A best practice in photography uses the rule of thirds, where a picture, painting or photo is divided into three equal parts and nine boxes to make a visually pleasing and equally horizontal spaced image that is pleasing to the eye. Following this guide allows for the central points not only to be well-balanced and aligned but create more interest and energy that simply centering your subject in the middle of the picture or photography.
Hiring managers can follow the rule of thirds as a best practice when it comes to hiring their employees. To select the most well-rounded employee, managers should hire keeping these rules of thirds in mind during their next open requisition or position opening for a new employee.
Work ethic: 30% Hard workers are a huge asset to any organization. They walk in day in and day out ready to go the extra mile for their team and employer. It’s not a big secret that companies want these people. The benefits of a strong work ethic are numerous and aren’t limited to just the employer. When an employee has a strong work ethic it’s bound to spill over into their work which improves the company’s bottom line in different areas of the business. As a new generation enters the workforce employers are worried that past generation’s work ethic was much higher then those in their early 20s. When given the chance, 20 year olds can be more productive, innovative, and dynamic then their older counterparts.
Competency and Skill: Another important aspect of a new hire is their overall skill and competency levels. The cost of training a new hire is about 14,000 on average and training an employee who doesn’t possess the right competency and skill level is even higher. An important aspect throughout the entire hiring process is to find someone who posses the right skill set for the job. Prevention in this area is easily combated through skills testing and other testing methods. This part of the hiring process is important because it’ll allow an employee to enter their job without an excessive amount of training in the beginning. If a company is struggling to find the perfect fit with a certain skill set, this 30% is more important.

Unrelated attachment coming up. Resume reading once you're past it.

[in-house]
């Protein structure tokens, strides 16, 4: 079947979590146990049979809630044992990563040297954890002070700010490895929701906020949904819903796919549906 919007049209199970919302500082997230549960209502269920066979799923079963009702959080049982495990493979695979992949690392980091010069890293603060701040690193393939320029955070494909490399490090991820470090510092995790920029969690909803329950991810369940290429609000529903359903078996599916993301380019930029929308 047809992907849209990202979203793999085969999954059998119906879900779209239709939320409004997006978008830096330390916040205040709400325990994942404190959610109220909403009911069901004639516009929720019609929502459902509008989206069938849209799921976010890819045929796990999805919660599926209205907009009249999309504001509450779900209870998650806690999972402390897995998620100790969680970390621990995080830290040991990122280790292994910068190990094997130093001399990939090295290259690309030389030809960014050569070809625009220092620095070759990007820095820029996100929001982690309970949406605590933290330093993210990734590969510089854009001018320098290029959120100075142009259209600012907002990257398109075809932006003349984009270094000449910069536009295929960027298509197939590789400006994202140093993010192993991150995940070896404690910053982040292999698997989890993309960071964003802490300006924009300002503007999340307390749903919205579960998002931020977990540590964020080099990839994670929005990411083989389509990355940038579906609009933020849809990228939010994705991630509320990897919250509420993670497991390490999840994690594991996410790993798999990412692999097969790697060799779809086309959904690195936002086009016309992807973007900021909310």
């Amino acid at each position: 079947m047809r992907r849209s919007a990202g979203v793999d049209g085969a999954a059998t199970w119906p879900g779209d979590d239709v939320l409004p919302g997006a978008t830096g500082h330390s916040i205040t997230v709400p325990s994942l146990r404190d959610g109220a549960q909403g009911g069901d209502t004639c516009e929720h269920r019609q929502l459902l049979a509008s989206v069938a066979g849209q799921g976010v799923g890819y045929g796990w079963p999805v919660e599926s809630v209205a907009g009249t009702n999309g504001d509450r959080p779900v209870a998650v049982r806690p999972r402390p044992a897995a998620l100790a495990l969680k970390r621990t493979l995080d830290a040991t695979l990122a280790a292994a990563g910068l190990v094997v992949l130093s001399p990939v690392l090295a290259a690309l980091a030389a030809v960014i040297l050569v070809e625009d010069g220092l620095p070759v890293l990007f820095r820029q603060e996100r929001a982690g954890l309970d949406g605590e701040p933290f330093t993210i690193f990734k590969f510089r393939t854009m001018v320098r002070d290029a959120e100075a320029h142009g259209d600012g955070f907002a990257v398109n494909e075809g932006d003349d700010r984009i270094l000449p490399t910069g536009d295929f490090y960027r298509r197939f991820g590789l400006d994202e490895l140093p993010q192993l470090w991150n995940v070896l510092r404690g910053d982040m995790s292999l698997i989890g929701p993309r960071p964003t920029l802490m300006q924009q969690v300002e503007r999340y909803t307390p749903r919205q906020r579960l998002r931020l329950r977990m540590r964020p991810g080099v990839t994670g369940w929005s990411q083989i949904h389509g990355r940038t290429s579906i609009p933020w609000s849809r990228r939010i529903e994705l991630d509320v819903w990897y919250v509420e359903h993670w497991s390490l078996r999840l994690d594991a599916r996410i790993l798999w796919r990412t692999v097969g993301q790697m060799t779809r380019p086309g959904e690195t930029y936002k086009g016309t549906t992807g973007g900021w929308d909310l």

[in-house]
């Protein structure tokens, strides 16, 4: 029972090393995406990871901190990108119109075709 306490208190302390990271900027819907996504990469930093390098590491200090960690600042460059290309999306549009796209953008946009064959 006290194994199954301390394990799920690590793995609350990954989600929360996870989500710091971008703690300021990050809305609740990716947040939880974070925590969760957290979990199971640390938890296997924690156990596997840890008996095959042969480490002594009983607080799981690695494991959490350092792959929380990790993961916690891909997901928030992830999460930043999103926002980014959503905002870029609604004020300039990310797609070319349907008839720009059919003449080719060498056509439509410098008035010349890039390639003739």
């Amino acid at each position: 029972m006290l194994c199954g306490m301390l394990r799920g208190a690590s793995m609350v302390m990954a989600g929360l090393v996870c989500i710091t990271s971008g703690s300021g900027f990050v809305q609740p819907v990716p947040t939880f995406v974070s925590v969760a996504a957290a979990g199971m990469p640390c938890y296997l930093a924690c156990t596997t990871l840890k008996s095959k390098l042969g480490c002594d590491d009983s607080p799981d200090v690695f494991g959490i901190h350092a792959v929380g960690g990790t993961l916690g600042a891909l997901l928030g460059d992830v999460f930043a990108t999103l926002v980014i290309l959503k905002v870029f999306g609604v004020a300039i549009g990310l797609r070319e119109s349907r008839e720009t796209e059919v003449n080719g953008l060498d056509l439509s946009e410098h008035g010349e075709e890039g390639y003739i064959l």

Cultural Fit: Every organization, from small business to large corporations has a culture. A company culture can affect everything from the reputation of a company to important HR metrics such as employee retention and quality of hire. The last 30% is based on how well a candidate or new hire can survive the cultural differences within the workplace. You can have the best employee ever, skill & work ethic wise, but if they don’t fit in the company culture they can really disrupt things. Make sure that those who you hire not only fit the competency level with strong work ethic, but that they mix well within your corporate company culture.
Each of these areas work together to form the perfect candidate, but finding that person can be difficult at times. Looking for a candidate that doesn’t possess all these skills can end up hurting your company in the long run. Finding a candidate that has a strong work ethic, but doesn’t possess the needed skills or finding a candidate that fit perfectly in your company culture, but lacks skills can potentially be a big issue.
Jessica Miller-Merrell, SPHR is a workplace and technology strategist specializing in social media. She’s an author who writes at Blogging4Jobs. You can follow her on Twitter @blogging4jobs.